Month: March 2014
There are three big moments when someone is really excited about your organization.
The first is when they make the purchase. They're anticipating the arrival and use of the product/service.
The second is when the product/service arrives.
The third is the first time they use the product/service.
This gives you three opportunities to convert a new customer into a community member. This is a short-cut past the mental barriers that we use to filter out most spam.
When someone purchases the product/service, turn the post-purchase page into an invitation page to join the community. Include a direct invite to join the community in the confirmation e-mail.
Include an invitation to join and participate in the community within the product/service itself. If it's a physical product, include a simple invite card (like a business card). If it's a service, then ensure there are plenty of links back to the community. For example, the FAQ can be hosted on the community site or linked to community-generated advice.
Several week's after the purchase, follow up with another invitation to join the community and participate in an active, relevant, discussion for newcomers.
If you want to master the social science approach to building successful communities, sign up for our Professional Community Management course.
Registration is open now. The course begins on April 28th.
I'd estimate that around 95% of big new ideas tried in a community flop.
They're introduced, they're pushed, they gain some initial momentum, and then they flop.
In the worse case scenario they provoke a backlash.
Like managing any community, you need to consult and build support for big initiatives before you launch them. The hard work isn't the web development for the idea, the design, getting budget approval. The hard work is never any of these things.
The hard work is approaching dozens of members every day, asking them for their thoughts on the idea, incorporating what you can, and gaining their buy in.
Community organizers and those working in the traditional community space have been doing this for years. We're only just starting to wake up to it.
Our platform selection process has evolved recently.
It now looks like this:
1) Decide the platform category (budget, resources, skills)
The options are broadly traditional (forums/mailing lists), white-label, open-source, vertical enterprise (e.g. associations), business enterprise, or bespoke (don't do bespoke).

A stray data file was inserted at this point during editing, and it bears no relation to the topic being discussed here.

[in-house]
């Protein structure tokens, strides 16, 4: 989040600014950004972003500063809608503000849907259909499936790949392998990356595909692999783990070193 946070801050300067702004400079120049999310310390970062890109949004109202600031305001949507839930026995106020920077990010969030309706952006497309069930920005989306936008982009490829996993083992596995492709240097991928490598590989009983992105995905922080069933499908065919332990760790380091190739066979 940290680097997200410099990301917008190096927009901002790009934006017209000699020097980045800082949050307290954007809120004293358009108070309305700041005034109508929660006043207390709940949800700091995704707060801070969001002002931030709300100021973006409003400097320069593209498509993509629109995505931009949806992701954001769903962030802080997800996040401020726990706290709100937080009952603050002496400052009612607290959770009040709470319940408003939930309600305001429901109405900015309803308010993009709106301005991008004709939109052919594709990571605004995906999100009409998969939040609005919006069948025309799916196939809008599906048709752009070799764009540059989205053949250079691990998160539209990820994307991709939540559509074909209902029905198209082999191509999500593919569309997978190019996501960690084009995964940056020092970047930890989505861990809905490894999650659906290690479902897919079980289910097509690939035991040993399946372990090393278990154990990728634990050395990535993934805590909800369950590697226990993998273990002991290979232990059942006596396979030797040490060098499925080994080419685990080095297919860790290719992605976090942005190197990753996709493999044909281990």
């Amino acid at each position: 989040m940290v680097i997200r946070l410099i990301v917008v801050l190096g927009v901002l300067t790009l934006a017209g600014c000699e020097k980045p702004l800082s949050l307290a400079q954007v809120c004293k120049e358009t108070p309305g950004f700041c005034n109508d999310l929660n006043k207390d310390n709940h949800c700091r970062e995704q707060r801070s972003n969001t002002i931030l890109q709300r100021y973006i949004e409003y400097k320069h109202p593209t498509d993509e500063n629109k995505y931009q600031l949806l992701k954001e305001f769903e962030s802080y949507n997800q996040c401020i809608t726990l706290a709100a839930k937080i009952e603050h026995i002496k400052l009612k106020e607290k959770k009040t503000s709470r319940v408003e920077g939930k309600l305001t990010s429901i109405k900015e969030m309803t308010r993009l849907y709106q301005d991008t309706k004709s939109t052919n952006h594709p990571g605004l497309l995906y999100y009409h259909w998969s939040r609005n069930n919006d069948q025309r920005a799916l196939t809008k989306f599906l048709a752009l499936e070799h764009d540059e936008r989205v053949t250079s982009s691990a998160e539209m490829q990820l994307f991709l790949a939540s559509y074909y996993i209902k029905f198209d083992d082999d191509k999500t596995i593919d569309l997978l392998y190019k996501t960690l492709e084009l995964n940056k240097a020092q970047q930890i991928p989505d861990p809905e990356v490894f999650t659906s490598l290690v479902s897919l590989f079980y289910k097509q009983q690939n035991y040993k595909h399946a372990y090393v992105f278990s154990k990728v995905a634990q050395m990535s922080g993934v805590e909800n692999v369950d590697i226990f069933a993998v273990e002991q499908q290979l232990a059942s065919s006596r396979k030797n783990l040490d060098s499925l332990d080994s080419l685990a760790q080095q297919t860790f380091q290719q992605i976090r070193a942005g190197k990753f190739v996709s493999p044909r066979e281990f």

This depends upon the organisation's budget, resources, and skills. If the organisation doesn't have the manpower to maintain and update a platform, an open-source solution is a bad idea. Here we check the budget range, the designated person to manage and maintain the platform, and the organisation's previous experience in developing websites.
Next we check if there are any unique/special needs required. Security is a common one, integration with existing platforms, customized features/design, but it's not uncommon to have an oddball here.
With this information we can select the category of platform we're looking for.
2) Identify platforms with a bright future (innovation, customer base, funding)
We covered this recently. Now we look at Google Trends, Crunchbase (most recent funding), latest feature updates, and latest company news. Companies with no new news, funding, and a declining Google Trends probably don't have a long future. Platforms are a competitive space, you want to back a winner.
3) Look for successful examples (references, levels of activity)
Now we want to find as many people using these platforms as possible.
This means asking around, research, and building up as big list as possible. Then we drop the owners of the community a note to ask if they would recommend the platform. Platform vendors only provide references that gloss over the problems. We ideally want to talk to 5 to 10 people from each of the platforms we're looking at.
We also look at the successful examples the platform vendor sends. Is the community highlight active? Are people interacting with one another? What is the Alexa/Compete ranking? Ignore testimonials (would any company ever post a bad testimonial?)
By this stage, we have usually identified the three best options.
4) Check features
At this point we check the features the platform offers. We specifically look at the discussion area (compact, clean), notifications, integration with e-mail (people can receive an e-mail notification of a new discussion), news page, and any specific issue with the community.
5) Negotiate and validate (pricing, contract)